Admen love to bash Brand X. Now, as Publicis and Omnicom pursue the industry’s biggest deal, the M&A market is getting a taste of the unflattering side-by-side comparisons that help sell bleach and washing-up liquid. Rivals led by WPP boss Martin Sorrell are decrying the $35 billion tie-up as a big mess. Publicis Chief Executive Maurice Levy has hit back. This unusual public sniping is more than just entertainment.
Sorrell hailed an “extremely bold, brave and surprising move” when Publicis Omnicom was unveiled on July 28. That soon changed. The next day, he said Levy had outfoxed Omnicom counterpart John Wren with a “merger of unequals”, since Publicis generates less revenue. Wren’s investors should be fuming. Having co-CEOs would be “uncomfortable”. Scale benefits were exaggerated. Sorrell saw bad omens in DaimlerChrysler’s disastrous merger of equals, and even in this deal’s codenames, Orange and Purple – which turn a muddy brown when combined.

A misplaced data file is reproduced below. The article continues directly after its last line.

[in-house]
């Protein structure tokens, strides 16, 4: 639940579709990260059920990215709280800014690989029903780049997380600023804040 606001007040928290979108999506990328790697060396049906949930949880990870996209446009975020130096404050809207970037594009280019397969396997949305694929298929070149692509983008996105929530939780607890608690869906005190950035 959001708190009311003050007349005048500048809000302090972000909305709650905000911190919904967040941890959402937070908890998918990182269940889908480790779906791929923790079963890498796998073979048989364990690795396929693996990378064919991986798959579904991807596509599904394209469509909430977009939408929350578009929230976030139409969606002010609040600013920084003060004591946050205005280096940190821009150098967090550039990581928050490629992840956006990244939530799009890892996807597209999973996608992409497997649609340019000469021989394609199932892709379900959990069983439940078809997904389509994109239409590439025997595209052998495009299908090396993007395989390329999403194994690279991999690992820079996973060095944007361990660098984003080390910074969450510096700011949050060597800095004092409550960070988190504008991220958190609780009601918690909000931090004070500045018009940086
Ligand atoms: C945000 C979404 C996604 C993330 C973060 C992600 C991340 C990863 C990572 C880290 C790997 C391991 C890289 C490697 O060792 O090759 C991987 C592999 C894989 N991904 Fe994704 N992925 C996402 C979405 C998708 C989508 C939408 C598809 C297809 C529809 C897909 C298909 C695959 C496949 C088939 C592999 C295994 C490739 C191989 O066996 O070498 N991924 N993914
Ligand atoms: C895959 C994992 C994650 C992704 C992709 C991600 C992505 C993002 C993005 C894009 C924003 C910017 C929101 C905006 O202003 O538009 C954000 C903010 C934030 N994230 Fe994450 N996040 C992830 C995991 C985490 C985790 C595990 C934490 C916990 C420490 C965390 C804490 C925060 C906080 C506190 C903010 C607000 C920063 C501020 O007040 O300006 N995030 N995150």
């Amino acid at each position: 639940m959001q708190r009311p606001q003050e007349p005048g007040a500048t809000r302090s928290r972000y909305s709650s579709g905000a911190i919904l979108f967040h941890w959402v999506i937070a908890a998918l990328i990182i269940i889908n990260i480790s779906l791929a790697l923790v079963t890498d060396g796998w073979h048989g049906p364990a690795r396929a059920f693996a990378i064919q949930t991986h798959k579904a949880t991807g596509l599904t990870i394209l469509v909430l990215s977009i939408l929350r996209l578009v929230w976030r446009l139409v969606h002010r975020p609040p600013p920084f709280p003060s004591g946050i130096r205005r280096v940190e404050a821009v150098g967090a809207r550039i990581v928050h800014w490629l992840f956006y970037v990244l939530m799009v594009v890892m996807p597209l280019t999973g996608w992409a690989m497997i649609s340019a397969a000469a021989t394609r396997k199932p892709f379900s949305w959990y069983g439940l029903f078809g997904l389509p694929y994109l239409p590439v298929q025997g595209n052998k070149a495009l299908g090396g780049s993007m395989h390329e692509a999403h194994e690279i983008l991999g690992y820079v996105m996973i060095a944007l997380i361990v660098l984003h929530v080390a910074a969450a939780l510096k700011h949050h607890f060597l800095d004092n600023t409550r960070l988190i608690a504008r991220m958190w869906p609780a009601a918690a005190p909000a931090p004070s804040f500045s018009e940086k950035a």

Havas CEO David Jones meanwhile derided an “industrial-age merger in a digital age” and, like Sorrell, suggested he could poach disgruntled employees and customers. Interpublic boss Michael Roth warned: “There’s nothing about scale that makes for better creative ideas.”
The potshots are hit and miss. Governance could certainly prove awkward. But revenues are an imperfect guide for merger ratios.
Levy is irked. He says admen divide into “gentlemen” (him and Wren), and “another kind of people I will not mention”. The deal’s many benefits are being shouted down by “extremely anxious” rivals.
Slanging matches are rare in modern M&A. Try imagining the boss of ABB attacking Schneider’s takeover of Invensys as a misreading of the industrial automation market. But advertising is an unusually talkative business. And the critics are making a sales pitch to their own shareholders – poking holes in Publicis Omnicom is a way of providing reassurance on strategy when the industry is in flux. Jones and Sorrell must also hope that talk of advertisers and admen defecting becomes a self-fulfilling prophecy.
Sorrell can, and will, say what he likes. WPP’s smaller rivals should be more careful. A public disavowal of big M&A could deprive shareholders of a future takeover premium.